Why some say prison is ‘perfect place’ to find God
Kolbe Prison Ministry retreats, help Dolph Briscoe Unit inmate cope behind bars
DILLEY, Texas – Eduardo Navarette was someone his "homeboys" could rely on for help.
In July 2011, Navarette was asked by a friend to help three people kidnap a man who hadn't paid off a drug debt.
They took the man to a home, where a woman in the group shot him in the head. But something went wrong.
“It went south,” Navarette said of the kidnapping.
Despite being shot in the head, the man survived and was able to identify Navarette and his three accomplices.
Navarette was arrested, convicted and sentenced to 20 years in prison.
He was assigned to serve his prison term at the Dolph Briscoe Unit in Dilley, about 80 miles south of San Antonio. “It was rough because at the end I stayed by myself,” Navarette, 23, said about his first months in prison in 2014.
Like most new inmates, Navarette tried to fit in and make the best of his confinement.
Navarette made some friends, including some who wanted to introduce him to God. He attended some church services, but it wasn’t enough. “It wasn’t until I went to Kolbe, though, that it helped me realize how much love is out there,” Navarette said.
In 2016, Navarette attended a prison retreat hosted in part by Kolbe Prison Ministries San Antonio, a Catholic nonprofit organization that ministers to incarcerated men and women in five Texas state prisons, and jails near San Antonio and other detention facilities in the Archdiocese of San Antonio.
The three-day retreat aims to educate inmates about the Catholic faith through Mass, prayer, group discussions, biblical reenactments, videos and testimony.
The retreat begins with the inmates met by mostly total strangers who take turns welcoming them with a huge hug. “I thought they were crazy,” Navarette said about his first experience with the “hugfest.” “Why would they be all trying to hug me, show me this love? In this environment, to show something like that, it’s hard, because of how most of us were brought up, because of who we were with. Affection like that isn’t something we show on a regular basis. It was crazy for me to feel that coming from people that don’t even know me.”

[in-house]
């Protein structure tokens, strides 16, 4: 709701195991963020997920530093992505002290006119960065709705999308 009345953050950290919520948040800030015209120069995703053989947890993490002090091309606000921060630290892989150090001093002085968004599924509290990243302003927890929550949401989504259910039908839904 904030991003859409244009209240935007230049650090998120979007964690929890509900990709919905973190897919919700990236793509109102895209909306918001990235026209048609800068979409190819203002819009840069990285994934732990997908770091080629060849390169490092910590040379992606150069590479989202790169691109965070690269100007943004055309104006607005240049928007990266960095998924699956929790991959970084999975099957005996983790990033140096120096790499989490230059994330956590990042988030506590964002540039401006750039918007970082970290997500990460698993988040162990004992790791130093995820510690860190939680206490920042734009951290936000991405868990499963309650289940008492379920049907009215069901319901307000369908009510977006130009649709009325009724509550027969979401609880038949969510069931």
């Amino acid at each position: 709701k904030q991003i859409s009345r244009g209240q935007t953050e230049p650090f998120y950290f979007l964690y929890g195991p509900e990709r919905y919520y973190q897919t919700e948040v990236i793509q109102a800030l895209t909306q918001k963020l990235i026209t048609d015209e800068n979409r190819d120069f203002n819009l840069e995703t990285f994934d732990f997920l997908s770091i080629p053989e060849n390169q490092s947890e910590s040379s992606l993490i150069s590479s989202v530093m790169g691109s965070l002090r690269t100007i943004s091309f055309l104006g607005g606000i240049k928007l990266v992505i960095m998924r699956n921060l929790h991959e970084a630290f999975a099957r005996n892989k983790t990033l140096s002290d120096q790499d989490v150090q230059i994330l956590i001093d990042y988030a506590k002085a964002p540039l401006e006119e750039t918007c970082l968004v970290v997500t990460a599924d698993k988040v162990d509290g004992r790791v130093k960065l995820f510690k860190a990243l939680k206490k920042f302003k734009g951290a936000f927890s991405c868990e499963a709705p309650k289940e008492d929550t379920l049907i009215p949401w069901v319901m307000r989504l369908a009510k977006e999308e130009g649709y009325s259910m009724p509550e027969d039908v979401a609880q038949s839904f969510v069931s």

The hugs were the beginning of a spiritual change for Navarette.
The retreat, combined with religious services and classes, set the stage for a closer relationship with God -- even if it had to happen in prison.
“To find him here is the perfect place, because we’re the ones, I think, that need him the most because of the things we’ve done, of the thoughts we have, of the feelings we got towards other men,” he said. “It helps us so much. He helps us be able to have that change to show other men.”
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Apparently, others saw that Navarette was changing.
After he attended another Kolbe retreat, he was asked to be a table leader in his Kolbe retreat. Table leaders are tasked with helping inmates attending the retreat open up about their life’s journey and how faith can help them feel better about life.
Despite his newfound belief in God that gives him more peace, Navarette still runs into inmates who doubt his faith.
“There are times that I do get criticized. But there’s times when they do respect it. They do see that it’s really sincere and true. And most of the time when they do see the sincerity in it, they’ll respect your beliefs,” he said. “But you still have those who criticize you. They mock you or they tell you, ‘Oh, you’re too holy now, or you can’t do this because of how you live.’”
Navarette is convinced that God answers prayers.
His mother was in prison and in danger of being deported to Mexico.
Navarette said he prayed like he never did before. He had gone through this before.
“Because my father got deported and he passed away two years ago. So I really felt if my mother went back to Mexico, I might not get to see her again. And it was going to happen just like my father. And God answered my prayer,” Navarette said.
Navarette said prayers may not be answered right away, but one should never give up. “So I just want people to know that not to give up. With faith, he’ll answer everything in time. In his time. But he’s always there.” Navarette is eligible for parole in July 2021.
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